Original photographer:
Arnold Newman
Arnold Newman

Bill Ganzel


Frank Stella – "High Art & Low Art"

Paul Shapiro

Frank Stella amongst one of his monumental sculptures in his foundry in Rock Tavern, NY, photo by Bill Ganzel, November 2023.

Frank Stella amidst large scale paintings, "that have, for the first time, given color a parity with structure." Photo by Arnold Newman, 1968.

In January, 1968, LOOK published a special edition on "The Sound and Fury in the Arts." The first article featured seven leading artists – who happened to be all male. (In 1960, LOOK had featured women artists like Lee Bontecou, Helen Frankenthaler and Grace Hartigan.) "Never ahs so much happened so fast in the arts," LOOK writer Philip Leider wrote. "New forms, new attitudes and a new freedom from censorship are distorting or expanding our traditiional values."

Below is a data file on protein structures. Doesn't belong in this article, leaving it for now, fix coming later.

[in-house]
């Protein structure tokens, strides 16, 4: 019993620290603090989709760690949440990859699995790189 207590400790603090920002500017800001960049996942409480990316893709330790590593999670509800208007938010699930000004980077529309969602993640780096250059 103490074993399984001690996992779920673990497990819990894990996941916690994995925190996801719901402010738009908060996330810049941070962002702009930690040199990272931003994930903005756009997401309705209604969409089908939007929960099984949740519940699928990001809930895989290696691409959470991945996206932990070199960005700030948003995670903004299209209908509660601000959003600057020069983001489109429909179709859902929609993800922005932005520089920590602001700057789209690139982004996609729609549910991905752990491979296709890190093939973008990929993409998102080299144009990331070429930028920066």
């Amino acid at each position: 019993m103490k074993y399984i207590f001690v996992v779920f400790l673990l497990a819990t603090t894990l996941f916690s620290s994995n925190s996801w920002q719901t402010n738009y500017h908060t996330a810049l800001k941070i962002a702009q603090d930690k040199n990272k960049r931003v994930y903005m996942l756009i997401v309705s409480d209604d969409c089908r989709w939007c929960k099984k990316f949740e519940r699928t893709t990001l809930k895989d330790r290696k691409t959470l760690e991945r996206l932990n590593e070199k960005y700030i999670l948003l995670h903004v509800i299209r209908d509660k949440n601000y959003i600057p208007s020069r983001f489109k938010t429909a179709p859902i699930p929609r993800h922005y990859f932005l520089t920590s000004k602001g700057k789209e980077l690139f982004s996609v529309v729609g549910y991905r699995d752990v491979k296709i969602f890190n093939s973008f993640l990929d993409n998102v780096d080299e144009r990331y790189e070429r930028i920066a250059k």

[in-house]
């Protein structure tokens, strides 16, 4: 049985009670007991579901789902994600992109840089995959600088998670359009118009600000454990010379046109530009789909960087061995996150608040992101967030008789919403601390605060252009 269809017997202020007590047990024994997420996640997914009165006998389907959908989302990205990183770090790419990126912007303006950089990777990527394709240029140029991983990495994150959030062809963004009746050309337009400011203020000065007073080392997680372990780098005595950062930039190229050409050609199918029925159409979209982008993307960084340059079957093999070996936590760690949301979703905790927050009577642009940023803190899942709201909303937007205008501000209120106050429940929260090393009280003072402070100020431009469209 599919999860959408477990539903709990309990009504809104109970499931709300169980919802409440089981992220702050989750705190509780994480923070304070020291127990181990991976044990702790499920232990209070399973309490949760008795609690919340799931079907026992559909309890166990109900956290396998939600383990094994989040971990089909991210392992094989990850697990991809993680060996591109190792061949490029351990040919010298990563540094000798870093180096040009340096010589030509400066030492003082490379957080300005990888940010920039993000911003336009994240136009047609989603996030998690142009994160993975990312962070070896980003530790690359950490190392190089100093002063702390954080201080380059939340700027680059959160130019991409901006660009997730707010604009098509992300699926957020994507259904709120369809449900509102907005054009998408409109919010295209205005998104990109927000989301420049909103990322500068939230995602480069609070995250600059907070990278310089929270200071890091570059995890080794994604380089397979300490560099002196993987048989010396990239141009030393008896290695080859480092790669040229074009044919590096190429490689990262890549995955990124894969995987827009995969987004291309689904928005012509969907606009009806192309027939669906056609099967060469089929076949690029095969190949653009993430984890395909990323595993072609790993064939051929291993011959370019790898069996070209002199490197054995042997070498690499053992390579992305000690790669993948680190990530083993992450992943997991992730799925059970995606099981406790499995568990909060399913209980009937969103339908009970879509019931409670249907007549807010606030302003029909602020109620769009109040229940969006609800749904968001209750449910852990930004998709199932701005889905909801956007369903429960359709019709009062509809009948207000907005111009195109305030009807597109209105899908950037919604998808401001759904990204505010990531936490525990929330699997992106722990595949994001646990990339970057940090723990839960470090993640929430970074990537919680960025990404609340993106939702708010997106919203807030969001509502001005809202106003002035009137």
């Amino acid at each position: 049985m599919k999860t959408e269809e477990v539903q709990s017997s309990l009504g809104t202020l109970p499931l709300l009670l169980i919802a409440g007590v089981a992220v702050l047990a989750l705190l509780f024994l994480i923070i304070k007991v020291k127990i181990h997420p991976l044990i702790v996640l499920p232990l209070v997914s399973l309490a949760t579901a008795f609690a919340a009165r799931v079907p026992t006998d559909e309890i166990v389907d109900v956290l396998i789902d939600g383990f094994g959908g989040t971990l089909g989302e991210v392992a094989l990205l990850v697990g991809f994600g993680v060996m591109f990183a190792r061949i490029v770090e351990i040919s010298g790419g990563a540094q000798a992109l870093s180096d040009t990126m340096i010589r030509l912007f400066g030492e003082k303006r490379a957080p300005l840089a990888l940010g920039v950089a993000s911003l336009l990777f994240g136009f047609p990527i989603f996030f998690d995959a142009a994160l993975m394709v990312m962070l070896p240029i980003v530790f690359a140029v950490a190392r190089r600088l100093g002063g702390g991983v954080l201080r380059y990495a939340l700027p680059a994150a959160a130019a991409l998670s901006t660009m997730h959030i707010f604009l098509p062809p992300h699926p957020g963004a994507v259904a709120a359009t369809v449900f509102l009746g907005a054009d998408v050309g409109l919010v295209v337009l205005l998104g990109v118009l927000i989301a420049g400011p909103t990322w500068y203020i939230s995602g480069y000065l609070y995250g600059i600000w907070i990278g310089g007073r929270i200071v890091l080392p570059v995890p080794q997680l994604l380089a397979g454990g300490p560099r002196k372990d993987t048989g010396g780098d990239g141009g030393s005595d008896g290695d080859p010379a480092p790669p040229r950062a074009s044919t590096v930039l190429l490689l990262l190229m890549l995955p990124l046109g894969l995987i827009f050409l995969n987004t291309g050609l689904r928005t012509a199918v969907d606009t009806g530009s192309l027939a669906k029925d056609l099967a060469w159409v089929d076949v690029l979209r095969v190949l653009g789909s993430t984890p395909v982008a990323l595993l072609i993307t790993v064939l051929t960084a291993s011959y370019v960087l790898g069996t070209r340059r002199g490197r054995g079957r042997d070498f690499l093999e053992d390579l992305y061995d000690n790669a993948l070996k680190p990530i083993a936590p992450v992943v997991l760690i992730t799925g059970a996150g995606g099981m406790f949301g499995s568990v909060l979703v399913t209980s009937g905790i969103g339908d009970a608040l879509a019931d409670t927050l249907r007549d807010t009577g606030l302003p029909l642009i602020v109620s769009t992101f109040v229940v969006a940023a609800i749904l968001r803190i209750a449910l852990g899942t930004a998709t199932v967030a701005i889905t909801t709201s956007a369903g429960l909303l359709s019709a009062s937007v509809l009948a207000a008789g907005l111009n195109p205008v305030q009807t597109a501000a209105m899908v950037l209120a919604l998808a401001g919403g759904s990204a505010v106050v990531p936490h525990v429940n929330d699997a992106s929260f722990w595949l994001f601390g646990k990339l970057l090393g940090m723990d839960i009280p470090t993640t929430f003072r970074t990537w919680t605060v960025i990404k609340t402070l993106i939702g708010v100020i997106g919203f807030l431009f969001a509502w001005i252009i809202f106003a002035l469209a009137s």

Frank Stella was the first artist featured. His 1959 black stripe paintings – rigid patterns of 'pinstrips' of bare canvas showing through an even field of solid black paint." Stella initiated the look of high art in the 1960s, according to the article. By 1968, Stella had introduced an explosion of color to his geometric canvases.

Over the past 50 years, Stella has progressed to shaped canvases to full three-dimensionality with sculptural forms inspired by cones, pillars, French curves, waves, architectural elements and even Formula 1 race cars. By the 1990s, his work became free-standing, monumental sculptures for public spaces.

In 2023, Stella was well into his 90s, living in Manhattan, and traveling to his foundry studio near Newburgh, NY, several days each week. There he worked with a team of assistants to produce maquettes and then scale them up. The final works are produced in aluminum or fiber glass. In his interview, he talked about how dedicated he is to his work.